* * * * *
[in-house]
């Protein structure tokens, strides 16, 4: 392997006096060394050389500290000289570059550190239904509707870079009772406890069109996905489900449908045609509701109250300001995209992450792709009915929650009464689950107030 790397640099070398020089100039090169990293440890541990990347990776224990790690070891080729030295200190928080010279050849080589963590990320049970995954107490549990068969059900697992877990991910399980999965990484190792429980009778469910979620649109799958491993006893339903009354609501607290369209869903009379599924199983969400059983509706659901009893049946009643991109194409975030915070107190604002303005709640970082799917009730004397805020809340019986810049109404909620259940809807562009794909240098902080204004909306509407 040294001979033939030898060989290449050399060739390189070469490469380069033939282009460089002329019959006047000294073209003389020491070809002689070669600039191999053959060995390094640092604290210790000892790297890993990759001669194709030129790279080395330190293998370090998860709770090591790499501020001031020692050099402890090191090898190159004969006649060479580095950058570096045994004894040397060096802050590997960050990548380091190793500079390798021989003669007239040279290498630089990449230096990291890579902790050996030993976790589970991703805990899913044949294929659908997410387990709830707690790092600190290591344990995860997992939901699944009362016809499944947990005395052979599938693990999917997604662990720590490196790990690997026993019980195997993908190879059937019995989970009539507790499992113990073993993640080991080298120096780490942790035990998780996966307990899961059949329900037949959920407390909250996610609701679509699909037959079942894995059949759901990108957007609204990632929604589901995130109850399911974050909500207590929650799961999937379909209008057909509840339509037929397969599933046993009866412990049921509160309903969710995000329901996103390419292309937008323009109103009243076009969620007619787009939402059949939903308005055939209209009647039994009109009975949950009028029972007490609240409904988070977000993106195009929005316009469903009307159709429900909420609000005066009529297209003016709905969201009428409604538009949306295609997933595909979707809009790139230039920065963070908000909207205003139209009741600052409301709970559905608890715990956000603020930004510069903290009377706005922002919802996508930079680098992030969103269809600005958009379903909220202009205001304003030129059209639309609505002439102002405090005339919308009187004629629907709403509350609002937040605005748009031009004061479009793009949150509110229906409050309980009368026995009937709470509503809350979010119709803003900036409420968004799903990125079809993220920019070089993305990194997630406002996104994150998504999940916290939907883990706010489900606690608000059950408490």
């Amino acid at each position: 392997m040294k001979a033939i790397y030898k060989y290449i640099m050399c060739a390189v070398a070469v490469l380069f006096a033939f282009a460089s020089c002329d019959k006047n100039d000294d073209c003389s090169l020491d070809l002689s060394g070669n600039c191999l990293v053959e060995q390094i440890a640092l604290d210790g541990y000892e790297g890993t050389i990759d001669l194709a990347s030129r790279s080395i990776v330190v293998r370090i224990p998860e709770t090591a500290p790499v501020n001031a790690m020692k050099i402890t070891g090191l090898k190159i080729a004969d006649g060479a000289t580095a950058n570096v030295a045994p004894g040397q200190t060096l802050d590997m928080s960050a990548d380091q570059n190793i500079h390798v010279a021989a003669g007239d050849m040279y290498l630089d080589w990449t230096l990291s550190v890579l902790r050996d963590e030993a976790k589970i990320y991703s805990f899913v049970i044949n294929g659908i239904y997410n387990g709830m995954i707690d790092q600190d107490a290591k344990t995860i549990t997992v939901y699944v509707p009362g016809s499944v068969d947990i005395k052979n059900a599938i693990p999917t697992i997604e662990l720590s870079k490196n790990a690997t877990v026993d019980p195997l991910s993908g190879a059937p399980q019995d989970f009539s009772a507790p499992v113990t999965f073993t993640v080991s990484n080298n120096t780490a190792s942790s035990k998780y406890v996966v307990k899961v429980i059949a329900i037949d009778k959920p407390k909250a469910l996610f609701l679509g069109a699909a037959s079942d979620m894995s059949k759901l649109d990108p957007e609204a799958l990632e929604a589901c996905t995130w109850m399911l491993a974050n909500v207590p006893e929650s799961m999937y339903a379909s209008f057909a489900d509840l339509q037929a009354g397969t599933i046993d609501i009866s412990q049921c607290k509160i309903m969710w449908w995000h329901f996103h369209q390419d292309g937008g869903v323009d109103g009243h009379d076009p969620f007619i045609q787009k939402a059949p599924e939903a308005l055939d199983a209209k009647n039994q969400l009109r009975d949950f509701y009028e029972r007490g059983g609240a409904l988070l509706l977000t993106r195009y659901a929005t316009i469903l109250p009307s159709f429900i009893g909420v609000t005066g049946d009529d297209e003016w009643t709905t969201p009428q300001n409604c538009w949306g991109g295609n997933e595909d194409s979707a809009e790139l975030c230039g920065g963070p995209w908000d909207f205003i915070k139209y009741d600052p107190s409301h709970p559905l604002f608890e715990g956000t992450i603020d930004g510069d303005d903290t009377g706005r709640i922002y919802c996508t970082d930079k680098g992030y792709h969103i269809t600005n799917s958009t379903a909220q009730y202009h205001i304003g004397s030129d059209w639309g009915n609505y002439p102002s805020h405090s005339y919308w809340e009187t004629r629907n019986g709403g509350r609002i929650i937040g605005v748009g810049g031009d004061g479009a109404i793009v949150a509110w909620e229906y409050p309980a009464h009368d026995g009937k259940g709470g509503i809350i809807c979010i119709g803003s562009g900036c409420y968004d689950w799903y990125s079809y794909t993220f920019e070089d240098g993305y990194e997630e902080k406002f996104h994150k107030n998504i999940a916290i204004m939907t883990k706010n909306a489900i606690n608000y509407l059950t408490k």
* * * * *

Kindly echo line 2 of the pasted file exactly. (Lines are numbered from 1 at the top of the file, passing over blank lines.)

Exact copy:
């Protein structure tokens, strides 16, 4: 392997006096060394050389500290000289570059550190239904509707870079009772406890069109996905489900449908045609509701109250300001995209992450792709009915929650009464689950107030 790397640099070398020089100039090169990293440890541990990347990776224990790690070891080729030295200190928080010279050849080589963590990320049970995954107490549990068969059900697992877990991910399980999965990484190792429980009778469910979620649109799958491993006893339903009354609501607290369209869903009379599924199983969400059983509706659901009893049946009643991109194409975030915070107190604002303005709640970082799917009730004397805020809340019986810049109404909620259940809807562009794909240098902080204004909306509407 040294001979033939030898060989290449050399060739390189070469490469380069033939282009460089002329019959006047000294073209003389020491070809002689070669600039191999053959060995390094640092604290210790000892790297890993990759001669194709030129790279080395330190293998370090998860709770090591790499501020001031020692050099402890090191090898190159004969006649060479580095950058570096045994004894040397060096802050590997960050990548380091190793500079390798021989003669007239040279290498630089990449230096990291890579902790050996030993976790589970991703805990899913044949294929659908997410387990709830707690790092600190290591344990995860997992939901699944009362016809499944947990005395052979599938693990999917997604662990720590490196790990690997026993019980195997993908190879059937019995989970009539507790499992113990073993993640080991080298120096780490942790035990998780996966307990899961059949329900037949959920407390909250996610609701679509699909037959079942894995059949759901990108957007609204990632929604589901995130109850399911974050909500207590929650799961999937379909209008057909509840339509037929397969599933046993009866412990049921509160309903969710995000329901996103390419292309937008323009109103009243076009969620007619787009939402059949939903308005055939209209009647039994009109009975949950009028029972007490609240409904988070977000993106195009929005316009469903009307159709429900909420609000005066009529297209003016709905969201009428409604538009949306295609997933595909979707809009790139230039920065963070908000909207205003139209009741600052409301709970559905608890715990956000603020930004510069903290009377706005922002919802996508930079680098992030969103269809600005958009379903909220202009205001304003030129059209639309609505002439102002405090005339919308009187004629629907709403509350609002937040605005748009031009004061479009793009949150509110229906409050309980009368026995009937709470509503809350979010119709803003900036409420968004799903990125079809993220920019070089993305990194997630406002996104994150998504999940916290939907883990706010489900606690608000059950408490």